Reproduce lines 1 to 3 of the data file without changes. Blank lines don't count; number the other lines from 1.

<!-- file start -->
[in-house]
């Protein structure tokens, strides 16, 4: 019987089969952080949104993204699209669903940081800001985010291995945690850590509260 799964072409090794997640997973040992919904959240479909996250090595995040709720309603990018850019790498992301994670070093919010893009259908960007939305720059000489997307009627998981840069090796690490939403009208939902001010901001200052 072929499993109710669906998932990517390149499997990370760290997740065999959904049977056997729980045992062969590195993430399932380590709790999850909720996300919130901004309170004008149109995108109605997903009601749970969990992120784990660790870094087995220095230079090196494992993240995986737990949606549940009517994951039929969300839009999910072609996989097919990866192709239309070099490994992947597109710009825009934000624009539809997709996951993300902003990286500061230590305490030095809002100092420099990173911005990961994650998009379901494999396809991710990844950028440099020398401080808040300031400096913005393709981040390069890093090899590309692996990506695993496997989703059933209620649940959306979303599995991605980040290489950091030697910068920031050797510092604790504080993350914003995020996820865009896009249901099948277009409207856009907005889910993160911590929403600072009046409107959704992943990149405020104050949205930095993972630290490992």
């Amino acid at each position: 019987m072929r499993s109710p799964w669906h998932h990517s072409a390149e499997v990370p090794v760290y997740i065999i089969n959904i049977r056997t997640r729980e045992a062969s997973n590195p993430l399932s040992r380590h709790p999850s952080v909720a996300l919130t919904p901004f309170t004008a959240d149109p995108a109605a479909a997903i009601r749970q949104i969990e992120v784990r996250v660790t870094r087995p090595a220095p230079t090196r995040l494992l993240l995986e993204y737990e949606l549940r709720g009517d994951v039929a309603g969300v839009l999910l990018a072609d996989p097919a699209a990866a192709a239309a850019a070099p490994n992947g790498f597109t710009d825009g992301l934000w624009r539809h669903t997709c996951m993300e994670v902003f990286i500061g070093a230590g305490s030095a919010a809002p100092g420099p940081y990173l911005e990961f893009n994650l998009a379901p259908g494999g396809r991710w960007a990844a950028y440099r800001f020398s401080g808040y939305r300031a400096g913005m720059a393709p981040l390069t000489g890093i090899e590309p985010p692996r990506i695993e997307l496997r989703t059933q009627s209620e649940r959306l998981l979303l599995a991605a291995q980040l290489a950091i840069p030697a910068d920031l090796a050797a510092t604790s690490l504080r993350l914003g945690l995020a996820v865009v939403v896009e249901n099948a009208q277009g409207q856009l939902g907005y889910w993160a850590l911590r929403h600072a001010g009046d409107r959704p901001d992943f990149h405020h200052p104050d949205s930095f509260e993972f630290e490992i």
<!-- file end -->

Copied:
[in-house]
């Protein structure tokens, strides 16, 4: 019987089969952080949104993204699209669903940081800001985010291995945690850590509260 799964072409090794997640997973040992919904959240479909996250090595995040709720309603990018850019790498992301994670070093919010893009259908960007939305720059000489997307009627998981840069090796690490939403009208939902001010901001200052 072929499993109710669906998932990517390149499997990370760290997740065999959904049977056997729980045992062969590195993430399932380590709790999850909720996300919130901004309170004008149109995108109605997903009601749970969990992120784990660790870094087995220095230079090196494992993240995986737990949606549940009517994951039929969300839009999910072609996989097919990866192709239309070099490994992947597109710009825009934000624009539809997709996951993300902003990286500061230590305490030095809002100092420099990173911005990961994650998009379901494999396809991710990844950028440099020398401080808040300031400096913005393709981040390069890093090899590309692996990506695993496997989703059933209620649940959306979303599995991605980040290489950091030697910068920031050797510092604790504080993350914003995020996820865009896009249901099948277009409207856009907005889910993160911590929403600072009046409107959704992943990149405020104050949205930095993972630290490992």
């Amino acid at each position: 019987m072929r499993s109710p799964w669906h998932h990517s072409a390149e499997v990370p090794v760290y997740i065999i089969n959904i049977r056997t997640r729980e045992a062969s997973n590195p993430l399932s040992r380590h709790p999850s952080v909720a996300l919130t919904p901004f309170t004008a959240d149109p995108a109605a479909a997903i009601r749970q949104i969990e992120v784990r996250v660790t870094r087995p090595a220095p230079t090196r995040l494992l993240l995986e993204y737990e949606l549940r709720g009517d994951v039929a309603g969300v839009l999910l990018a072609d996989p097919a699209a990866a192709a239309a850019a070099p490994n992947g790498f597109t710009d825009g992301l934000w624009r539809h669903t997709c996951m993300e994670v902003f990286i500061g070093a230590g305490s030095a919010a809002p100092g420099p940081y990173l911005e990961f893009n994650l998009a379901p259908g494999g396809r991710w960007a990844a950028y440099r800001f020398s401080g808040y939305r300031a400096g913005m720059a393709p981040l390069t000489g890093i090899e590309p985010p692996r990506i695993e997307l496997r989703t059933q009627s209620e649940r959306l998981l979303l599995a991605a291995q980040l290489a950091i840069p030697a910068d920031l090796a050797a510092t604790s690490l504080r993350l914003g945690l995020a996820v865009v939403v896009e249901n099948a009208q277009g409207q856009l939902g907005y889910w993160a850590l911590r929403h600072a001010g009046d409107r959704p901001d992943f990149h405020h200052p104050d949205s930095f509260e993972f630290e490992i």